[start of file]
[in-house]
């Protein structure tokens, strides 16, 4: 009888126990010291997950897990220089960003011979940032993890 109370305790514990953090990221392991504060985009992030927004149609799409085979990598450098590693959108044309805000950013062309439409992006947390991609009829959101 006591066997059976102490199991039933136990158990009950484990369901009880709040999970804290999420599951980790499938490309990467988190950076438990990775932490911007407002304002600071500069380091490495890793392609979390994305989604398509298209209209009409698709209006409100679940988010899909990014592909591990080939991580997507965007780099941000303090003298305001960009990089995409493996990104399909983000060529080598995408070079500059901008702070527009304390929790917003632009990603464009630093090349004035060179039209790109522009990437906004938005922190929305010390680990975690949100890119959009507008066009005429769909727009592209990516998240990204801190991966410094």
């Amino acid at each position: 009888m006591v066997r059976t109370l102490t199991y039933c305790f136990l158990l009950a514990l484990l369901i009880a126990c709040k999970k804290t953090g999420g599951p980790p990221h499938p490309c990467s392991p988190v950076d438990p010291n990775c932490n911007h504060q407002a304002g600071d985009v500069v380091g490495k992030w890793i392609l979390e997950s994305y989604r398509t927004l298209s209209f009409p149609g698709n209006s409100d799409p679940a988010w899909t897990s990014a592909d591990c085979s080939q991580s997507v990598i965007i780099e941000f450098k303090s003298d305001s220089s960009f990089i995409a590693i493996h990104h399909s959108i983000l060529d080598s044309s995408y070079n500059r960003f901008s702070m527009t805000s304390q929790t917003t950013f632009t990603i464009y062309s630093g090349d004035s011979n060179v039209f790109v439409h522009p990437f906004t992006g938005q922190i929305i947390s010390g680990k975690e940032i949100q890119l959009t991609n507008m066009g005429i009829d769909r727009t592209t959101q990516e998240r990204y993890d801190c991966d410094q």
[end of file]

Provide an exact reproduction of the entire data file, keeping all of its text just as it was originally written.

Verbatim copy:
[in-house]
């Protein structure tokens, strides 16, 4: 009888126990010291997950897990220089960003011979940032993890 109370305790514990953090990221392991504060985009992030927004149609799409085979990598450098590693959108044309805000950013062309439409992006947390991609009829959101 006591066997059976102490199991039933136990158990009950484990369901009880709040999970804290999420599951980790499938490309990467988190950076438990990775932490911007407002304002600071500069380091490495890793392609979390994305989604398509298209209209009409698709209006409100679940988010899909990014592909591990080939991580997507965007780099941000303090003298305001960009990089995409493996990104399909983000060529080598995408070079500059901008702070527009304390929790917003632009990603464009630093090349004035060179039209790109522009990437906004938005922190929305010390680990975690949100890119959009507008066009005429769909727009592209990516998240990204801190991966410094």
């Amino acid at each position: 009888m006591v066997r059976t109370l102490t199991y039933c305790f136990l158990l009950a514990l484990l369901i009880a126990c709040k999970k804290t953090g999420g599951p980790p990221h499938p490309c990467s392991p988190v950076d438990p010291n990775c932490n911007h504060q407002a304002g600071d985009v500069v380091g490495k992030w890793i392609l979390e997950s994305y989604r398509t927004l298209s209209f009409p149609g698709n209006s409100d799409p679940a988010w899909t897990s990014a592909d591990c085979s080939q991580s997507v990598i965007i780099e941000f450098k303090s003298d305001s220089s960009f990089i995409a590693i493996h990104h399909s959108i983000l060529d080598s044309s995408y070079n500059r960003f901008s702070m527009t805000s304390q929790t917003t950013f632009t990603i464009y062309s630093g090349d004035s011979n060179v039209f790109v439409h522009p990437f906004t992006g938005q922190i929305i947390s010390g680990k975690e940032i949100q890119l959009t991609n507008m066009g005429i009829d769909r727009t592209t959101q990516e998240r990204y993890d801190c991966d410094q």